The hype around AI generative language processing (GPT) proves one thing: language has power. How else to explain the breathless hype around ChatAI, GPT, and OpenAI, and the various AI writers that claim to write an article in mere minutes?
Here are a few examples of the breathless coverage:
- TECH Microsoft announces new multibillion-dollar investment in ChatGPT-maker OpenAI
- New Bing with ChatGPT brings the power of AI to Microsoft’s signature search engine
- Why the ChatGPT AI Chatbot Is Blowing Everyone’s Mind
In If I Read Another Article About ChatAI, I Will Scream, I ranted about the hype behind AI. No, the sky is not falling. Writers–don’t fear losing your jobs.
But there is something behind the hype, and it’s not new technology (GAN, the precursor was introduced in 2014, and the first GPT in 2018). Instead, the hype demonstrates the power of language to capture the public’s imagination in a way that other AI technology has not.
Machine learning is not new.
In 1959, Arthur Samuel coined the term “machine learning.” Although the technology was primitive, by the early 1960s the Raytheon Company had developed the CyberTron, a rudimentary “learning machine” that analyzed sounds, including sonar, speech patterns, and electrograms. A human operator assisted it in “learning” to recognize the sound patterns.
Research continued in the 60s and 70s. Interest waned somewhat in the 1980s as computer scientists began to focus on artificial intelligence. But in the 1990s, machine learning began to take off.
Machine learning has two goals: one is to categorize data based on models that have been constructed, and the other is to predict future events according to these models. Stock traders might use machine learning models to guide them in their investment strategies. Medical researchers can use machine learning to classify types of cancerous tissue.
Artificial intelligence is not new.
Beginning in the 1980s, many computer scientists moved away from machine learning toward systems that imitate human thinking. Currently, most AI applications are specialized, tailored to solve specific problems.
AI applications have now become a pervasive element of daily life. AI is used in search engines, targeted advertisements, Netflix and YouTube recommendations, Siri or Alexa, self-driving cars, language translations like Google Translate, and facial recognition, to name just a few.
We have become so used to the role of AI in these areas that the general public doesn’t consider them AI, a phenomenon called “the AI effect.”
GPT is still not accurate.
One thing all the articles mention is that GPT is still not accurate. But that information is not in the lead but buried near the end.
From the USA News article about Bing
“Finally, as with ChatGPT, not all the results of the summarized data are guaranteed to be fully accurate in this early version—there can still be errors.”
From the CNET article about ChatGPT AI is blowing everybody’s mind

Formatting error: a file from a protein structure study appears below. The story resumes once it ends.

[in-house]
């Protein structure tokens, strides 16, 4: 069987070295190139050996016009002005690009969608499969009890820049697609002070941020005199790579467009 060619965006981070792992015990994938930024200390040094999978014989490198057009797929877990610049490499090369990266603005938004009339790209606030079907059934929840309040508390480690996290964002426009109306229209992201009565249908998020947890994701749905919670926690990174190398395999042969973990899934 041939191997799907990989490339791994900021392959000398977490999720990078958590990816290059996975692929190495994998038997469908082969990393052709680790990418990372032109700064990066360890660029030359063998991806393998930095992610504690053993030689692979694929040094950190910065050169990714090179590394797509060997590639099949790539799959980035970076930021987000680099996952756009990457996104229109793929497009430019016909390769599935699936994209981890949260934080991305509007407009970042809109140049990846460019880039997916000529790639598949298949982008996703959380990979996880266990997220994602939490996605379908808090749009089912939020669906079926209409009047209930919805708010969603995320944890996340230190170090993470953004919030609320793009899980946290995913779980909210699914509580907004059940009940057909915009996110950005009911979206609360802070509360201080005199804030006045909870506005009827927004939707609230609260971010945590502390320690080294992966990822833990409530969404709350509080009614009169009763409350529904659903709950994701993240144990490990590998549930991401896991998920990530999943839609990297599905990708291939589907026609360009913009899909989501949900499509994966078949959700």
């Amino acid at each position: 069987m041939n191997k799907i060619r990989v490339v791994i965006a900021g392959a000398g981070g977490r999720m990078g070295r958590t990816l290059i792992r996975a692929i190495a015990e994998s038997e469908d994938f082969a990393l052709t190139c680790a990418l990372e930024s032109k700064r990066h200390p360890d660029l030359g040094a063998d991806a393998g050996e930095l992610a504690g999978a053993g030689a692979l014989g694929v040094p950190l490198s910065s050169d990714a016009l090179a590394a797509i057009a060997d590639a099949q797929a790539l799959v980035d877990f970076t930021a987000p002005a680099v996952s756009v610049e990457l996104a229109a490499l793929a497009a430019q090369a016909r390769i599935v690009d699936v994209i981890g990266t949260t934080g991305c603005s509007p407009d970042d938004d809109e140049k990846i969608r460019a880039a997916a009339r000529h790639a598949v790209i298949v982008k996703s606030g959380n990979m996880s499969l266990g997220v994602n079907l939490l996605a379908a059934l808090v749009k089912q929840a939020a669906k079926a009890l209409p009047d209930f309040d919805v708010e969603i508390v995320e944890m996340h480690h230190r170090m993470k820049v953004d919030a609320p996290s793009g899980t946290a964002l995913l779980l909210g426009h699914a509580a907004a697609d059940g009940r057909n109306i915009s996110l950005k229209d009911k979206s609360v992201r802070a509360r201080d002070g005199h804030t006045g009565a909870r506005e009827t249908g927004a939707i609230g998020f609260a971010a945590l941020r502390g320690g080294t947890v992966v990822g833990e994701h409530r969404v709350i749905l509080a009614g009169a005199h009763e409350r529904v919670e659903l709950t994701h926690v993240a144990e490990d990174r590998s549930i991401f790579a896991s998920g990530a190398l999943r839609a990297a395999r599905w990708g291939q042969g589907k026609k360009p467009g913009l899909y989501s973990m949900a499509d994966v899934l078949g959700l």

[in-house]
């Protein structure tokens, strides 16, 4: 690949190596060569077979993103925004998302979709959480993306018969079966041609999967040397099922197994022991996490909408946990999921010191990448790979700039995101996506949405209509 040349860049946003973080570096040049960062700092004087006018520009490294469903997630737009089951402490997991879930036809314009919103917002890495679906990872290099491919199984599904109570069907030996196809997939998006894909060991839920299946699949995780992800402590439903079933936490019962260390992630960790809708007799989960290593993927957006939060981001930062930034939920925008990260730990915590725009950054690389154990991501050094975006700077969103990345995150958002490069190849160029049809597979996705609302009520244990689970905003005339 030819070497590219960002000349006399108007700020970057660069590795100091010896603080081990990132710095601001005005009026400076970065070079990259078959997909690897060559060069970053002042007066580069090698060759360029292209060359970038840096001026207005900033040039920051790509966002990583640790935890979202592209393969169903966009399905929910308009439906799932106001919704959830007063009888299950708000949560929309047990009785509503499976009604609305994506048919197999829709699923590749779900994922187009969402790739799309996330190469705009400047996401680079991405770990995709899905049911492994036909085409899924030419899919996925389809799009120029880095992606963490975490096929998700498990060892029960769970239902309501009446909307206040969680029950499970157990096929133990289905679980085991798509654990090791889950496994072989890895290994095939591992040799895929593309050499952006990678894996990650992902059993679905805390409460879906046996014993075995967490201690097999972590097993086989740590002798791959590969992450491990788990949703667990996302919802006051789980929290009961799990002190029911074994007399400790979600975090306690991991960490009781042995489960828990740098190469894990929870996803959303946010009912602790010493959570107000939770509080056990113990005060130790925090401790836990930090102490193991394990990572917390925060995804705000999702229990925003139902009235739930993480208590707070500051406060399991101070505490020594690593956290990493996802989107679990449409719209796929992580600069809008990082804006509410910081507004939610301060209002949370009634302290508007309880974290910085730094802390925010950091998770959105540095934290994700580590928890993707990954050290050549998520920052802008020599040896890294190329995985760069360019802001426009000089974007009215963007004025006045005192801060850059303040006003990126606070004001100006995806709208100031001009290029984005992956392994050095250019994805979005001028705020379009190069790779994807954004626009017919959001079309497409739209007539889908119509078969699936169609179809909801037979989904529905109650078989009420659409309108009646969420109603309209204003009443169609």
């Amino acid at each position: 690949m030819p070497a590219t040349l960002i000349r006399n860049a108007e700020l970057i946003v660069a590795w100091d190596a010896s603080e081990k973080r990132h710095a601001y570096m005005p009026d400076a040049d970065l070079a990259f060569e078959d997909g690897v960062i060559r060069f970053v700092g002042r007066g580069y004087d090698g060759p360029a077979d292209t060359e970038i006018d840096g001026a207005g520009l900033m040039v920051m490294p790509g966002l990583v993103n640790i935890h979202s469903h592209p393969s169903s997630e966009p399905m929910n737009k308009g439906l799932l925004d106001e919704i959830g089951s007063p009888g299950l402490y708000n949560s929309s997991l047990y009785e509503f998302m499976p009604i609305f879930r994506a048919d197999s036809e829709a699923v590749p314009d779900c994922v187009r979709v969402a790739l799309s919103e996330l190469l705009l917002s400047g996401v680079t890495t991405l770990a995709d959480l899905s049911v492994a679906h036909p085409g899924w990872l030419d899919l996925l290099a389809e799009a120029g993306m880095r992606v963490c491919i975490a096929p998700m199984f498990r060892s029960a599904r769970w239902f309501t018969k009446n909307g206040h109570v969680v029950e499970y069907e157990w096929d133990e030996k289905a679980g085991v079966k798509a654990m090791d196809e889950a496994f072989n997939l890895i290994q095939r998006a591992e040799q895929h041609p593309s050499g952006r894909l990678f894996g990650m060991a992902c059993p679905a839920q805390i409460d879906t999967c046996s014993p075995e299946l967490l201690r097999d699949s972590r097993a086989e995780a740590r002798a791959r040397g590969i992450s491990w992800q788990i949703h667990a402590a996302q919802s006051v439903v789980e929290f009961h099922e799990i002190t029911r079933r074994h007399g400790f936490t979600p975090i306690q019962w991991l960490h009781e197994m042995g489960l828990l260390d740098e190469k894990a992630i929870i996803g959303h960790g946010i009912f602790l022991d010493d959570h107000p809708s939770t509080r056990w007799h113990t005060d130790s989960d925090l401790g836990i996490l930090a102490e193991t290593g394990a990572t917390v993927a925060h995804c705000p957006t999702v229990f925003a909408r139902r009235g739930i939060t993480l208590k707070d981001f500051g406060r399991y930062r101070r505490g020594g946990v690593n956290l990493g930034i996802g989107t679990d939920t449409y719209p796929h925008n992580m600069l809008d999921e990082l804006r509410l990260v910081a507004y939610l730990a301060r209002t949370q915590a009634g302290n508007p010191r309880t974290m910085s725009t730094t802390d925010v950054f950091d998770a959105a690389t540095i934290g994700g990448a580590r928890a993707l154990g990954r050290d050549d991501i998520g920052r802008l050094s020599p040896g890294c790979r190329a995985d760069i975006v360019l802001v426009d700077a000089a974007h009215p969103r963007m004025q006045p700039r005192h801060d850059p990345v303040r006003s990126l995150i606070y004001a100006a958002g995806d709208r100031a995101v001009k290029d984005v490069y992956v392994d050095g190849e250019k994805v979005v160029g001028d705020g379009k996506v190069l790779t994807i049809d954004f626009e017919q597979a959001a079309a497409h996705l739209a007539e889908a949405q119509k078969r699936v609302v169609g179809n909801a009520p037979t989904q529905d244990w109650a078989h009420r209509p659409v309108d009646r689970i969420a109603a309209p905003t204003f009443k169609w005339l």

“As OpenAI emphasizes, ChatGPT can give you wrong answers and can give “a misleading impression of greatness.'”
So What is Behind the Hype of AI Generative Language Processors?
In my opinion, the power of language lies behind the hype of ChatAI. After all, language is complex, we use it daily, and it is a key component of our identity.
We use language to communicate our thoughts, wishes, and emotions. When we prompt ChatAI to create a sonnet written in the style of MC Hammer or write a science fiction story about a toaster being chased by zombies, it seems like magic. It connects us to language viscerally.
So now, instead of being annoyed by the hype, I see it as acknowledgement of language’s power. As a language lover, I will celebrate.
Avoid the Hype
Your best bet is to avoid betting on the hype of AI generative language models. As Business Insider writes in the article, ChatGPT and generative AI look like tech’s next boom. They could be the next bubble.
Here are a few data points from the article:
- Search queries using ChatGTP are seven times as expensive as a Google search.
- There is no sustainable business model.
- Jasper AI–a AI Writing–was recently valued at $1.5 billion even though its annual revenue is $75 million.
Still not convinced that AI writers can’t write accurately? Then check out the following posts:
- Are Exclamation Points Flirty? I ask Chat.OpenAI
- An A.I. Writer’s Gift Ideas for Grammar Geeks
- 5 Fun Facts About Verbs According to AI Writers
- 5 Interesting Facts About Exclamation Marks
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6 thoughts on “What the Hype Over ChatGPT Proves”
Good post Steve. AI has potential, bit I agree it’s not going to replace creative or critical writing. It’s not perfect and has a long way to go. People latch onto headlines, causing panic or whatever emotion they’re trying to provoke.
I know. I had a friend show me a “story” the Chat had “written” and I was not impressed. I might write a post about what ChatAI also gets wrong–that’s not how people interact/chat.
As I need to cover emerging technologies and their impact on the workplace in my teaching, it’s something I’ll be keeping an eye on. I read an article in the HBR the other day saying some companies are looking at AI for conducting interviews and making the selection decisions. I think if my job were cut, I might just retire
I am glad I retired when I did.